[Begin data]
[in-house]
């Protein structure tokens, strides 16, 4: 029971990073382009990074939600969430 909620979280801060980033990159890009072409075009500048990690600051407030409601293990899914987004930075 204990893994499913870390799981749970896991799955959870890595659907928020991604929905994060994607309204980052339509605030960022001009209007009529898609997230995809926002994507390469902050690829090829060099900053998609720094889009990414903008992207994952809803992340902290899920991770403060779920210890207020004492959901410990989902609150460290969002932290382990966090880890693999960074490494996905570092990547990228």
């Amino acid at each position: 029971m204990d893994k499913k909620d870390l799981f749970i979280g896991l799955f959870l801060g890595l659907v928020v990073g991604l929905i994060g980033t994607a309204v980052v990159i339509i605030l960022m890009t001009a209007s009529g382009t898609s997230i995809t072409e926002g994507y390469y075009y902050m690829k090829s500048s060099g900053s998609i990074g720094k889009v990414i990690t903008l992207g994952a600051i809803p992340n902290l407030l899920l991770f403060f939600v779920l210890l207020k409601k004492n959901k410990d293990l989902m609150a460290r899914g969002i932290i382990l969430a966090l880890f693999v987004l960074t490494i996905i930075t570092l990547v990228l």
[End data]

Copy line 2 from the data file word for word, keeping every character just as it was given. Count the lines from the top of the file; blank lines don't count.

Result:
């Protein structure tokens, strides 16, 4: 029971990073382009990074939600969430 909620979280801060980033990159890009072409075009500048990690600051407030409601293990899914987004930075 204990893994499913870390799981749970896991799955959870890595659907928020991604929905994060994607309204980052339509605030960022001009209007009529898609997230995809926002994507390469902050690829090829060099900053998609720094889009990414903008992207994952809803992340902290899920991770403060779920210890207020004492959901410990989902609150460290969002932290382990966090880890693999960074490494996905570092990547990228």